Buddhist Education Project – Sed Gyued Monastery

Project: Buddhist Education for Children in Difficulty in Kathmandu Monasteries – new buildings for two monasteries accommodating 180 children in difficulty!

lessons prior to construction

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Sed Gyued Monastery – Kathmandu, Nepal

Sed Gyued is one of the oldest and most sacred monasteries of Tibet, guardian of a precious spiritual lineage. Founded in Tibet in 1432 by a disciple of Lama Tsongkhapa on his instructions and destroyed in 1959, it was re-established in 1986, thanks to a donation, on the outskirts of Kathmandu, near the famous Boudhanath Stupa.

Today it accommodates more than 100 children from very difficult situations, and about 20 adult monks.

Before the devastating earthquake that struck Nepal in 2015, there were only 25 monks living in the Monastery. After the earthquake many children, mostly from remote villages, were taken in after losing one or both parents; others because they were living on the streets, or at the request of their families who were no longer able to provide for their needs. More recently others have also arrived as a result of the severe economic hardship caused by the Covid pandemic, which has pushed many families into extreme poverty.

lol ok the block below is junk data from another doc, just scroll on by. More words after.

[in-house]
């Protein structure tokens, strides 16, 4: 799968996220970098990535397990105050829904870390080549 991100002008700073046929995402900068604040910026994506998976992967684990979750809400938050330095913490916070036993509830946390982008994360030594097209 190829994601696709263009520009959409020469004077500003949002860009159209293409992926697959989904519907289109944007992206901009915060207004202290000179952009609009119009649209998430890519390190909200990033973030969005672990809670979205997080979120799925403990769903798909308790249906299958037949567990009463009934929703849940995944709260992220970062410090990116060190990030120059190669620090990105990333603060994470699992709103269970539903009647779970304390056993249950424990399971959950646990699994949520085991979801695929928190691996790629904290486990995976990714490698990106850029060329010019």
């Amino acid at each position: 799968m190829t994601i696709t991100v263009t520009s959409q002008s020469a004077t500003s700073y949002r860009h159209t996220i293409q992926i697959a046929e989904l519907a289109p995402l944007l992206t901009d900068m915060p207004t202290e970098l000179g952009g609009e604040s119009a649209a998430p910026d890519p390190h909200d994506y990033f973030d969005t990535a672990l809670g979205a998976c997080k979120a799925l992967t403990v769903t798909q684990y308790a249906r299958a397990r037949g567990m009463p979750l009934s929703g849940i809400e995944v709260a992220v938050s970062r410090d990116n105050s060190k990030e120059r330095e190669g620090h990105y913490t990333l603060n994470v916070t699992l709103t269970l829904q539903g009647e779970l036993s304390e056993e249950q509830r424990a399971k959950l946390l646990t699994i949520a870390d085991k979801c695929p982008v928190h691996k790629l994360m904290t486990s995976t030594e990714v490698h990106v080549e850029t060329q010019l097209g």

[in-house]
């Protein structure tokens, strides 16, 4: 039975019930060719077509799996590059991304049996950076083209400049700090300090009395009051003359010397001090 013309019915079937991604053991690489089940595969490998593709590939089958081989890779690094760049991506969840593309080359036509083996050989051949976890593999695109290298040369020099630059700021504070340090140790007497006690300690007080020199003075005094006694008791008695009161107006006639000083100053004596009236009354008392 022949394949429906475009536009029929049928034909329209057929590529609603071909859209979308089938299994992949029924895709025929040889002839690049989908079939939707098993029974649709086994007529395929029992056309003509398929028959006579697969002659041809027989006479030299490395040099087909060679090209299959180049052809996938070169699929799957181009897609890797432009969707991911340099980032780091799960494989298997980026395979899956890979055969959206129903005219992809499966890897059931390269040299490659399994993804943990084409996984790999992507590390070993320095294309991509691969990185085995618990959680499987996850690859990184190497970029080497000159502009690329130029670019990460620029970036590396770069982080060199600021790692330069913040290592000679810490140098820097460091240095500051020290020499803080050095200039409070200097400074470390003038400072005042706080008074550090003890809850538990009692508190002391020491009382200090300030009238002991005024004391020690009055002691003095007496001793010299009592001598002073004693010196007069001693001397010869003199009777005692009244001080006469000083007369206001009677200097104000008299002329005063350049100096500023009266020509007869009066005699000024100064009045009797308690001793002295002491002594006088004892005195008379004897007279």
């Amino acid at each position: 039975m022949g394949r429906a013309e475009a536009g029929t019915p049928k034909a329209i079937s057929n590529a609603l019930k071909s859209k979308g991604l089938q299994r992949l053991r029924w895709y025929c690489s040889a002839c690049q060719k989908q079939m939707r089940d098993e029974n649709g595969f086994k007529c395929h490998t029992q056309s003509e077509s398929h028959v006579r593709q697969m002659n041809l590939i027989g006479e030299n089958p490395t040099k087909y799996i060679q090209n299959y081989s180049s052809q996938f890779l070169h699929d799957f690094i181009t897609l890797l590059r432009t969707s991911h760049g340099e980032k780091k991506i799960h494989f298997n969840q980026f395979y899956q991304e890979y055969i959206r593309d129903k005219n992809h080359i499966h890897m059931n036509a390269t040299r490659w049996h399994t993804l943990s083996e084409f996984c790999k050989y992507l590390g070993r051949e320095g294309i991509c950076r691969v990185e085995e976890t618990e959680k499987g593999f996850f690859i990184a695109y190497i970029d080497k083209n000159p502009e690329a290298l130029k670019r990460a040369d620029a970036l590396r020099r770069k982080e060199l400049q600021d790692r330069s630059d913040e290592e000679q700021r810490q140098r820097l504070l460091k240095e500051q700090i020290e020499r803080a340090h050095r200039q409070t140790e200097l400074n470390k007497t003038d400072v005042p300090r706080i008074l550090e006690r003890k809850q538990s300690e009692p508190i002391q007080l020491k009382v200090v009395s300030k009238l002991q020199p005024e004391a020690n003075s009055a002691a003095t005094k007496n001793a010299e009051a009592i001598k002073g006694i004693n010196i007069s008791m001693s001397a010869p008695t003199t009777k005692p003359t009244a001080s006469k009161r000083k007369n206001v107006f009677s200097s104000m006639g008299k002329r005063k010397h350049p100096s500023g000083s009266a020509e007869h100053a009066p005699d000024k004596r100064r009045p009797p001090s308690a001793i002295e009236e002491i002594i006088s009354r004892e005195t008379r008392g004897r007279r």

Monasteries survive from the offerings they receive and are often in a state of emergency, yet the monks try not to turn down requests for help.

Aware of the great responsibility for the future of the young guests in its care, in 2019 the Monastery obtained registration with the government as a non-profit school: Segyu Buddhist Educational Institute.

The children now follow the normal government curriculum so that any children who decide to leave the monastery will have received, in addition to training in Buddhist principles, an education that will enable them to enter the world of work.

However, the Monastery found itself in serious difficulty due to the lack of bedrooms and classrooms: classes were held in spaces cut out here and there: in the dormitories, in the temple, in the dining hall, on the floors of the courtyard.

For this reason the Monastery requested Fondazione Lama Gangchen Help in Action for help with the construction of a new school building. An architectural and structural design — with earthquake-proof foundations — was drawn up by a Kathmandu-based firm, and to everyone’s great joy the Project submitted to the 8×1000 Italian Buddhist Union was approved!

The 8×1000 Italian Buddhist Union contributed 70% of the total cost: for the remaining 30%, the Foundation relied on the generosity of its supporters and also used funds from the 5×1000.

The work started in 2020: the chosen company did an excellent and punctual job, keeping, among other things, ‘to the rupee’ the costs estimated in the initial budget. In May 2022, the work was completed and inaugurated (although the classrooms on the ground floor had already been in use for some time due to the extreme urgency of having space for lessons). A day of celebration and great joy for the Monastery!